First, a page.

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Ann Thorac Med. 2010 Apr-Jun; 5(2): 6364.

PMCID: PMC2883199

doi: 10.4103/1817-1737.62467
Copyright Annals of Thoracic Medicine
David Price
General Practice Airways Group, Department of General Practice and Primary
Care, University of Aberdeen, Foresterhill Health Centre, Westburn Road,
Aberdeen, UK
Address for correspondence: Dr. David Price, General Practice Airways Group,
Department of General Practice and Primary Care, University of Aberdeen,
Foresterhill Health Centre, Westburn Road, Aberdeen AB25 2AY, UK. E-mail:
Received March 6, 2010; Accepted March 10, 2010.
This is an open-access article distributed under the terms of the Creative Commons
Attribution License, which permits unrestricted use, distribution, and reproduction in
any medium, provided the original work is properly cited.
Asthma and allergic rhinitis (AR) frequently coexist, with epidemiological data
suggesting that most asthma patients also suffer from AR.[1] We also find similar
trends in asthma and AR prevalence around the world using objective
epidemiological instruments.[2] Both diseases share similar triggers and similar
pathophysiology characterized by similar inflammatory cell infiltrates.[3] It has also
been found that the degree of inflammation in asthma correlates highly with the
level of inflammation in the nose,[4] and that allergen challenge of the nose leads to
hyperresponsiveness in the lungs[5] and allergen challenge in the lung with
inflammation in the nose.[6] This and other evidence suggests a central mechanism
behind the link with eosinophil precursors emanating from the bone marrow in
response to triggers migrating not only to the site of stimulation, such as the nasal
mucosa, but also to other sites within the one airway, including the lower respiratory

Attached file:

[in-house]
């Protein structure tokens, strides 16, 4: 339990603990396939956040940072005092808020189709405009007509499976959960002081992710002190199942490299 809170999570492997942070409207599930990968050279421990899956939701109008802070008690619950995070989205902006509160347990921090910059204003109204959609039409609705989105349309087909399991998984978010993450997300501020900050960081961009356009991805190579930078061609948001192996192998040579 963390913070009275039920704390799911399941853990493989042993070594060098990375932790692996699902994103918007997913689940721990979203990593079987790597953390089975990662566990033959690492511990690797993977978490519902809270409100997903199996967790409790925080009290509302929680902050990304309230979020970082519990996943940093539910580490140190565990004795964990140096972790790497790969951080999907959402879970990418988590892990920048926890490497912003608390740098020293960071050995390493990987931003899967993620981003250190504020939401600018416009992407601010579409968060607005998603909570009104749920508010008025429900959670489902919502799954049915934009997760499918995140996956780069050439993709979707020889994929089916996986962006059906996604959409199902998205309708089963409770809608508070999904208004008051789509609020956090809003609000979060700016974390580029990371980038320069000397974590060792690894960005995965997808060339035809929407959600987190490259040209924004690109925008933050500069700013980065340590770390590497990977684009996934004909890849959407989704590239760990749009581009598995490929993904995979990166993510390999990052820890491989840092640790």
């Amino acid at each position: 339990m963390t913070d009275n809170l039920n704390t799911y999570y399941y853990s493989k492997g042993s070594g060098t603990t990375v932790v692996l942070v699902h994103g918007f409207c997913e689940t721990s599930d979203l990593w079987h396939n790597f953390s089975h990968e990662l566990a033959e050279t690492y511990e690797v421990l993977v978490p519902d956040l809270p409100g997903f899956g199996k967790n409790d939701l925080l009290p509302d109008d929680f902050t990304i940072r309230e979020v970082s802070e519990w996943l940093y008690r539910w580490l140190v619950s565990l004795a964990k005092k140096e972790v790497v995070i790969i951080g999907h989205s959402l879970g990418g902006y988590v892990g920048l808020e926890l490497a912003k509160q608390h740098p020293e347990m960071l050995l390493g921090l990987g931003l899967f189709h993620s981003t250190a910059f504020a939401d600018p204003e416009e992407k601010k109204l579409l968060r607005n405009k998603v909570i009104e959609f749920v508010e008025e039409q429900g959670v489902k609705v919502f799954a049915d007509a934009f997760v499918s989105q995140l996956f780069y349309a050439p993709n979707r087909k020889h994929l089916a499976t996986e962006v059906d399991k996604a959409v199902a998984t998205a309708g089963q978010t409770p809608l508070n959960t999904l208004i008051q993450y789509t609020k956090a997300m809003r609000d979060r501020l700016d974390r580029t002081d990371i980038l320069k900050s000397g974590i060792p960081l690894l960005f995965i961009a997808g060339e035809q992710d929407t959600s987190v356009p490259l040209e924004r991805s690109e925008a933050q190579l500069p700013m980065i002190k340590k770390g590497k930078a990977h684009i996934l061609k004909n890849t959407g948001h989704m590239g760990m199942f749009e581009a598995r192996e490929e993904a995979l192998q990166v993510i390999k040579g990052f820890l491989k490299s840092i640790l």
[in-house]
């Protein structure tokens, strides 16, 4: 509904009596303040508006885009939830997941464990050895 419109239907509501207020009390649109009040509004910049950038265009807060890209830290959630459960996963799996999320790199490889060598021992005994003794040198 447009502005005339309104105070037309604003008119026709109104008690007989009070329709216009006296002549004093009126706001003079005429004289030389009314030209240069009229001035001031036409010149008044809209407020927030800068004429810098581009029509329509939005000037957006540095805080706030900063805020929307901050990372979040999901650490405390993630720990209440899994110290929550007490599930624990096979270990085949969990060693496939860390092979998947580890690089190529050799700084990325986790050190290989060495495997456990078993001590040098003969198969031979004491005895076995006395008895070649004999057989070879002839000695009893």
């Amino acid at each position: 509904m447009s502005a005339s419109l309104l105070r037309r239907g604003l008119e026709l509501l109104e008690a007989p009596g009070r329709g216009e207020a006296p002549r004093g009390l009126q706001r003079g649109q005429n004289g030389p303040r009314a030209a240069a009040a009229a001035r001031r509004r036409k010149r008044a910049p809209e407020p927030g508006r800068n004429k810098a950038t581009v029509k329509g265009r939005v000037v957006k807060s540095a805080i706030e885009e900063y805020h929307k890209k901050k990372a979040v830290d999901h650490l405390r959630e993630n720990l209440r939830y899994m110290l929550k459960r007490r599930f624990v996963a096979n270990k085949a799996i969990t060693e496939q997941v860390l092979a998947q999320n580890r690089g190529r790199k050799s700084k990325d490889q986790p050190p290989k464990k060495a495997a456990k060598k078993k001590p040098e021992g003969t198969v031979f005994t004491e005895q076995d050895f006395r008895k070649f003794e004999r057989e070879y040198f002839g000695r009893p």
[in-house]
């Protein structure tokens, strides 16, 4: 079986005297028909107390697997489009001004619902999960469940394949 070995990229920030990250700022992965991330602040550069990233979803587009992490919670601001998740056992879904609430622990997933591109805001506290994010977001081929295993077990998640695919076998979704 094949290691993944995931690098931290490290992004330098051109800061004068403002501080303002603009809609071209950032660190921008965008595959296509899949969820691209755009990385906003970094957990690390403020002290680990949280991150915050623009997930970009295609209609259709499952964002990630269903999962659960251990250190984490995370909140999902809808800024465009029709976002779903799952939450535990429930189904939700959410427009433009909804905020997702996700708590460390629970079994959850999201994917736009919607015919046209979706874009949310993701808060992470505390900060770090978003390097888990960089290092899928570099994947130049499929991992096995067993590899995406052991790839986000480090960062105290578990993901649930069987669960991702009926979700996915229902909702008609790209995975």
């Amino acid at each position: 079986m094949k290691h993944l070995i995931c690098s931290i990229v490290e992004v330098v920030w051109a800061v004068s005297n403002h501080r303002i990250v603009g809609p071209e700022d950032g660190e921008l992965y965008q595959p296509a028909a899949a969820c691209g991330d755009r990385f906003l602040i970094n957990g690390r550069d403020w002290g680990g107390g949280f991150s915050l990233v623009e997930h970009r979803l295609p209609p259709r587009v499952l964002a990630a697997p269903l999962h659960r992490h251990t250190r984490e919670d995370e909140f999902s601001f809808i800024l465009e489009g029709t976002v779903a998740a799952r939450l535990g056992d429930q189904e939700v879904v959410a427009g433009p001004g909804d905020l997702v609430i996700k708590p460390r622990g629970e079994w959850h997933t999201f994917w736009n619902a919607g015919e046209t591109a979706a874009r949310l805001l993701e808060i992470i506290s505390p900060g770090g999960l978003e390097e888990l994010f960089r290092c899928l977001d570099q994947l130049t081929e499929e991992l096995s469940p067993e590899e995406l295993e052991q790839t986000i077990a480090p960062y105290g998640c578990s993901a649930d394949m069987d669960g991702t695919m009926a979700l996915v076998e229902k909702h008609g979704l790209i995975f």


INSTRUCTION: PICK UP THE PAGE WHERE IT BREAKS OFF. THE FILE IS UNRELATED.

Three areas of research suggest there is a real importance clinically in the oneairway concept. The first of these relates to the possibility of interference in the

development of asthma in patients with rhinitis; the second is that the severity of
rhinitis appears to be a risk factor for poor asthma control and thirdly that common
anti-inflammatory therapy may improve outcomes for both.
Examining the first of these, one study from the United States showed that those
students with rhinitis in college were up to three times more likely to develop
asthma by the age of 40 than those without rhinitis.[7] Intriguingly, Johnstone and
Mller observed that young patients with rhinitis receiving subcutaneous
immunotherapy for their rhinitis were less likely to develop subsequent asthma
suggesting that intervention in patients with rhinitis might reduce the likelihood of
developing asthma.[8]
Regarding the second of these, it has been found that clinically diagnosed AR is
associated with significantly worse asthma control in adults and children. A recent
analysis of patients in a General Practice database in the UK found that children
with physician-diagnosed AR were more than twice as likely to be hospitalized for
asthma as those without and 50% more likely in adults.[9,10] Studies on children
hospitalized for asthma in Norway showed that those children with clinically
recognized rhinitis had a greater risk of rehospitalization for asthma.[11] In addition,
a recent evaluation of asthma control in general practice suggested that those with
asthma and moderate-to-severe rhinitis were four times more likely to have poor
asthma control than those with no rhinitis symptoms.[12]
Considering the third one, treatment guidelines have recognized that asthma and AR
are linked conditions of One Airway and recommend that patients with asthma be
evaluated for AR and vice versa. These guidelines support a combined approach to